How do you follow one of the most successful movies of all time and continue a story that has a perfect ending? That was the unenviable task facing down Marvel’s Phase 4.
In the wake of Avengers: Endgame, the Marvel Cinematic Universe was in limbo. With Robert Downey Jr.’s Iron Man and Chris Evans’ Captain America having perished, the MCU lost two of its most marketable heroes. In their place, a bunch of unknowns: The Eternals, Ms. Marvel, Moon Knight, and Shang-Chi. To bolster the ranks, movies and shows about characters few thought needed their time in the spotlight. Far from being a billion-dollar guarantees, Marvel Studios’ output felt uncertain for the first time in over a decade.
Over the next three years, Kevin Feige and his team of producers, creatives, filmmakers, and actors shepherded in a new era of the MCU – featuring some of the series’ most creatively ambitious, progressive, and varied storytelling yet. It also stands as one of its least successful eras, both commercially and critically. However, something almost all critics can agree on, WandaVision kicked off Phase 4 with style in January 2021.
A bewitching start
Marvel Phase 4 can best be characterized in one word: experimental. Nothing better encapsulated that idea than WandaVision. Part-parody of classic television sitcoms (including The Dick Van Dyke Show, Bewitched and Malcolm in the Middle) and part-mind-bending character study of Wanda coming to terms with the loss of her beloved Vision, it set an impossible bar that was never quite matched.
It did, however, usher in some unorthodox expectations. Instead of larger-than-life superheroes doing battle on green screen-heavy landscapes, Marvel frequently approached things differently. That allowed the likes of Moon Knight – a quieter exploration on mental health – and the meta-heavy She-Hulk to thrive. Those more 'out there' projects may have only arrived in fits and spurts – CGI still wins out in the end, after all – but they also laid the foundations for Marvel to look more outwards in its representation.
Phase 4 continued that fresh approach as many of its big hitters took a back seat in favor of new, exciting, and (crucially) underrepresented heroes.
It has been a sustained period of firsts: Chinese and Pakistani heroes in Shang-Chi and Ms. Marvel finally got their chance to shine in what had been, up until now, a pretty homogenous lineup. Phase 4 also saw the emergence of the first solo female director in the MCU as Cate Shortland helmed Black Widow, plus Letitia Wright’s Shuri became the franchise’s first Black female lead in Wakanda Forever. LGBTQ representation has also improved with Eternals’ Phastos, Thor’s Korg, Wakanda Forever’s Aneka, She-Hulk’s Nikki, and confirmation that Loki is bisexual. Some of these are the tiniest of baby steps – and things to build on for Phase 5 and 6 – but are welcome additions nonetheless.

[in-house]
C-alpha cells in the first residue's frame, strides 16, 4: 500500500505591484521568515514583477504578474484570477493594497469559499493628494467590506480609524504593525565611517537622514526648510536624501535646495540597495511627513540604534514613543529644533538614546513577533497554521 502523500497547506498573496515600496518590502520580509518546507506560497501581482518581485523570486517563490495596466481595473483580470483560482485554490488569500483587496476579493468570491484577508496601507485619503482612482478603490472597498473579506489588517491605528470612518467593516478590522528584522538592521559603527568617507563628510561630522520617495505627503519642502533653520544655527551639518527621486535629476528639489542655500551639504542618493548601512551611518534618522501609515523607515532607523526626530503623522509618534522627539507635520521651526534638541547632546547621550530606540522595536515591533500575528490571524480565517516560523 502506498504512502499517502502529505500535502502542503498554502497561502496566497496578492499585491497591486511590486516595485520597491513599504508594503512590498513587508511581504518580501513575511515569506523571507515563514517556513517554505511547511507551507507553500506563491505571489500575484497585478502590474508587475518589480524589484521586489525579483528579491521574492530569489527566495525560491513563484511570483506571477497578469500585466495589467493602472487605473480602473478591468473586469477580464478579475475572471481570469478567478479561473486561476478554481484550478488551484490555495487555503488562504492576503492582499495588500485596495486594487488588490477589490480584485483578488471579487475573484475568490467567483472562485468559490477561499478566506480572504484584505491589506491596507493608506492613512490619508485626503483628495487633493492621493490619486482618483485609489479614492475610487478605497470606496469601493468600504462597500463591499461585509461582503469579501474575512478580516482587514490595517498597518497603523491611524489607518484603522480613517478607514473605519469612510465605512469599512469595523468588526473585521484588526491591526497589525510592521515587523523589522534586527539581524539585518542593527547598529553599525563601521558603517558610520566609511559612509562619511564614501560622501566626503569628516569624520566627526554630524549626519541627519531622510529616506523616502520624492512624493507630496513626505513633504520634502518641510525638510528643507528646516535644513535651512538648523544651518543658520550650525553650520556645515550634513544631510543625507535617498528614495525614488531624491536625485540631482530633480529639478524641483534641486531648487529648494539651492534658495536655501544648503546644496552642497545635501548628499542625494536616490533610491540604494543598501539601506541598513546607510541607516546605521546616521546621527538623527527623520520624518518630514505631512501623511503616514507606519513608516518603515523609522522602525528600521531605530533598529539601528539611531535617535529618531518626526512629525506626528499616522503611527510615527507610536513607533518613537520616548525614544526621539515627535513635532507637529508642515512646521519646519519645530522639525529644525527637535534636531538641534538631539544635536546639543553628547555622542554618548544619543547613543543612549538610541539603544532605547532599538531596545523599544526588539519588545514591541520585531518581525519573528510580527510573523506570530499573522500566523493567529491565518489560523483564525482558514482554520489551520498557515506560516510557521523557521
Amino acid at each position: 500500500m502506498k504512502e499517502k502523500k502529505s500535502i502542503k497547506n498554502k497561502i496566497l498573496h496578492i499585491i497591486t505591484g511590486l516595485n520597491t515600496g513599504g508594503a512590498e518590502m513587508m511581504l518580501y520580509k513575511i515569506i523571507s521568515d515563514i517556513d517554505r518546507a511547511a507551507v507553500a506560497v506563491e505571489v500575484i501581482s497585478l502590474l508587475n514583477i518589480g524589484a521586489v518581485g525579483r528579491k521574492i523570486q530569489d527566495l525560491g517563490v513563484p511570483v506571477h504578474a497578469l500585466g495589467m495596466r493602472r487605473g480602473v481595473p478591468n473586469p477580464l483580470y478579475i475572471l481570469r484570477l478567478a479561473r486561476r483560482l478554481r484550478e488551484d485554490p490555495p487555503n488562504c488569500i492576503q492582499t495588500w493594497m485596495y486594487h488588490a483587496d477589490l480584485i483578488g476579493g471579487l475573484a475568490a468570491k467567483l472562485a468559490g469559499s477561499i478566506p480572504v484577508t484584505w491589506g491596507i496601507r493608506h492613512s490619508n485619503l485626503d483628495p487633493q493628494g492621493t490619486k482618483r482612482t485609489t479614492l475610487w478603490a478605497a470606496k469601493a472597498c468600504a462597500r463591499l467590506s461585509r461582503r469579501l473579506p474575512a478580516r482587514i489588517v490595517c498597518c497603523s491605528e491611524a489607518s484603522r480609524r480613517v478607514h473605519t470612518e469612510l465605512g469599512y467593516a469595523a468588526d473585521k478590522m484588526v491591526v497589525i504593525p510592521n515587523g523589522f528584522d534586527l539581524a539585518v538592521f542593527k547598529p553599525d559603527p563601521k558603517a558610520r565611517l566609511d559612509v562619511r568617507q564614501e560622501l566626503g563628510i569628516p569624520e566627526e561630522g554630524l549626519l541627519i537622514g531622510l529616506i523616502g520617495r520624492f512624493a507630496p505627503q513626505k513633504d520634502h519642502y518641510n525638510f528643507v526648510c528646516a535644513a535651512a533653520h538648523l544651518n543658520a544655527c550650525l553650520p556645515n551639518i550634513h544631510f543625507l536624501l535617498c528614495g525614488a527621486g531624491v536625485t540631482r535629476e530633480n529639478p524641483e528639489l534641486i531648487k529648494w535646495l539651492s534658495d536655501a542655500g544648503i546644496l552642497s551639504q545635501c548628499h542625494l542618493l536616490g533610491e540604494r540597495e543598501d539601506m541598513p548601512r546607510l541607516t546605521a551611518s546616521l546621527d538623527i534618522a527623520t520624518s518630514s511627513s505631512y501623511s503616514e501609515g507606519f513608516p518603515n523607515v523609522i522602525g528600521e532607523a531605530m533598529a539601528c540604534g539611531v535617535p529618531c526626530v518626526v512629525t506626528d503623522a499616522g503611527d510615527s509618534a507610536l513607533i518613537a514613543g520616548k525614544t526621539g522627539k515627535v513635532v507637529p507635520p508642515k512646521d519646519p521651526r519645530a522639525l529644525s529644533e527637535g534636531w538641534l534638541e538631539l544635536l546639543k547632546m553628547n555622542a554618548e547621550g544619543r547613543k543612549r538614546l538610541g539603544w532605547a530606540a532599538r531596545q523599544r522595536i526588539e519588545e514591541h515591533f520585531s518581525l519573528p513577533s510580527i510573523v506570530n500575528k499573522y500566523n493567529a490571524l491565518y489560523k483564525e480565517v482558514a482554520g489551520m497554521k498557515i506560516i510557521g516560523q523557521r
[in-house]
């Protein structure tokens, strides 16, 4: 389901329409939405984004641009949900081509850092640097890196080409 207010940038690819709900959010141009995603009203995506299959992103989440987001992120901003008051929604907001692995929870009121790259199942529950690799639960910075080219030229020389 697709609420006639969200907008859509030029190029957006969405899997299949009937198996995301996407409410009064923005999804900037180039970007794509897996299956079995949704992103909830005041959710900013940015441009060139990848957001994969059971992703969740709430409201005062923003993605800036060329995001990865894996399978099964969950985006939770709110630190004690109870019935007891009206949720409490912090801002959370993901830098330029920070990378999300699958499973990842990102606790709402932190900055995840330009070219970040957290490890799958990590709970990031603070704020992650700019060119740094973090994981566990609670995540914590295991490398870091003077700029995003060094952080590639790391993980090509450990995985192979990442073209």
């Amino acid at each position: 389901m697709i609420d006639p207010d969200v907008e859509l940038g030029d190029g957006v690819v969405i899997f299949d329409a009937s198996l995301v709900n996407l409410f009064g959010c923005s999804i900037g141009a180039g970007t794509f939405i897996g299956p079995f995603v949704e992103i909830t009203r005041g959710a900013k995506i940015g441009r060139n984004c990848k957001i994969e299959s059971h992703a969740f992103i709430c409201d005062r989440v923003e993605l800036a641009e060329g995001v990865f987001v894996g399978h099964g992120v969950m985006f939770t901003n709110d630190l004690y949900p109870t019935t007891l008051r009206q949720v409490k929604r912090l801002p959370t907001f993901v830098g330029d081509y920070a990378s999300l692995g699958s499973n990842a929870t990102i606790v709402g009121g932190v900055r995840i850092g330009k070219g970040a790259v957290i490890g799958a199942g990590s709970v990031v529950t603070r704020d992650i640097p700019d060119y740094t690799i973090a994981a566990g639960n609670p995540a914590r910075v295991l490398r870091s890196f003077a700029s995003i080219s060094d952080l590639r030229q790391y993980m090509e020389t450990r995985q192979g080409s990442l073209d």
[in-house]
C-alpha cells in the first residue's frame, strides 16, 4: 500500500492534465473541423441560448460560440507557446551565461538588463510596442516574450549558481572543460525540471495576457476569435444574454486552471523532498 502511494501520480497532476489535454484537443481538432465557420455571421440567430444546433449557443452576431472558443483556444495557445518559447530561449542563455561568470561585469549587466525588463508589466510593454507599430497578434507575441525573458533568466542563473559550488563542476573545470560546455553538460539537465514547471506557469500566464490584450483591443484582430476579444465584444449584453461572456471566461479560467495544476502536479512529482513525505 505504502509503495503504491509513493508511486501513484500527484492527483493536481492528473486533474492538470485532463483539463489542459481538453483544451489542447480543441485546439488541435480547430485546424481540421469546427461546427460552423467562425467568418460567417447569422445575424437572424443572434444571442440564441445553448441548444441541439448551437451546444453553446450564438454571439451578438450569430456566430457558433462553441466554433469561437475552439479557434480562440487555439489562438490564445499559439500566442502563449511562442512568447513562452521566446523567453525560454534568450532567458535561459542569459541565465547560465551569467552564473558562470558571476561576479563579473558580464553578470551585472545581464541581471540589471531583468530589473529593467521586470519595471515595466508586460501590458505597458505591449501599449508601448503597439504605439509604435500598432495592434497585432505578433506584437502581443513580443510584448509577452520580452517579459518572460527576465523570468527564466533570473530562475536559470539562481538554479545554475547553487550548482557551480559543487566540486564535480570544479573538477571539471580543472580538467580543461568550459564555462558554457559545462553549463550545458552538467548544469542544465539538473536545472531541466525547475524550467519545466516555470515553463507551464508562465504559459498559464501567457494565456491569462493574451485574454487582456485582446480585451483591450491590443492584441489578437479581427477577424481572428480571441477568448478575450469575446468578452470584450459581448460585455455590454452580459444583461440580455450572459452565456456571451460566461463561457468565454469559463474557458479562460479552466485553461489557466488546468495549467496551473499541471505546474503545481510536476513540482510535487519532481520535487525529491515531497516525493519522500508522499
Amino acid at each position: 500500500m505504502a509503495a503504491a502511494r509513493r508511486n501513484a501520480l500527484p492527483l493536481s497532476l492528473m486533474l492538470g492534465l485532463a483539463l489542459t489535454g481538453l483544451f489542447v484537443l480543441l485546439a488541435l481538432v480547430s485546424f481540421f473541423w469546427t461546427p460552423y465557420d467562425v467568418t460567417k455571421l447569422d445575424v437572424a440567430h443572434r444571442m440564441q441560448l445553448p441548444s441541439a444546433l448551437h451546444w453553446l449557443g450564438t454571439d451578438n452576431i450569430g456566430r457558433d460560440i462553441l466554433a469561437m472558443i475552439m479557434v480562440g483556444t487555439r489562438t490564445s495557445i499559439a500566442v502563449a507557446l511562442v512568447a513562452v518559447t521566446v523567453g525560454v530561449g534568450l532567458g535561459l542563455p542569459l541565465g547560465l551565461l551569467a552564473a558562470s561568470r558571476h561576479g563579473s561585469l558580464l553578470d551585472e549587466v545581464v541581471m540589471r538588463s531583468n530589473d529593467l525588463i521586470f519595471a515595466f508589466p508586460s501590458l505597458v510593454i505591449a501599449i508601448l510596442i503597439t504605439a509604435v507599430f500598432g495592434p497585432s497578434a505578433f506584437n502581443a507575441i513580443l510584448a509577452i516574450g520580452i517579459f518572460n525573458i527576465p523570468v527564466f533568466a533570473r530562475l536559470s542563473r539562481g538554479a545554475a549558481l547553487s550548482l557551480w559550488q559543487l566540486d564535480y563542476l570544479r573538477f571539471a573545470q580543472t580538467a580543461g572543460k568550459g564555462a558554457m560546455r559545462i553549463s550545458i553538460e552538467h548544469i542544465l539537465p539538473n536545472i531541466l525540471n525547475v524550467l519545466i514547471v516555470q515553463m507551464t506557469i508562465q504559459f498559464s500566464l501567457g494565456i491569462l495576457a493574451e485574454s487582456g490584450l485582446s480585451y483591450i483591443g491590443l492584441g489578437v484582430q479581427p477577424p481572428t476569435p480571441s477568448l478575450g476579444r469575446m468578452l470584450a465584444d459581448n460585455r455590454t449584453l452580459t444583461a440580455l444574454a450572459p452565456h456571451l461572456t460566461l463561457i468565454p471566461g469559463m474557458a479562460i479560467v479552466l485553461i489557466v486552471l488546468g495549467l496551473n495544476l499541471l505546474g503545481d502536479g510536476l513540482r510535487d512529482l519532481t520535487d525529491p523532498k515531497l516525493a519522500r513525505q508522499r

The new Phase also heralded the start of the Disney Plus era. In the past, Marvel movies felt like massive events, exclusively consigned to the box office and (if you’re lucky) getting three MCU entries a year. Disney’s streaming service changed all that, meaning some years there were only weeks between new projects.
Sure, smaller scale stories were now able to be told in longform format and one-shot specials such as Werewolf by Night found a home on the streamer, but it undoubtedly led to the acceleration of Marvel fatigue. As the MCU reached critical mass, the scattershot approach to superheroes – also not helped by Phase 4’s seeming lack of overarching narrative – led to some notable disappointments. Black Widow and Eternals struggled, while the tightly-packed schedule of productions led to problems elsewhere. Rushed CGI has been a constant complaint since Endgame and the lack of time between projects – as evidenced by WandaVision and Multiverse of Madness filming back-to-back – meant plot threads were left dangling for far too long (will we ever see Hercules again?). In Wanda’s extreme case, that even amounted to what felt like two oscillating versions of the same character showing up just a year apart.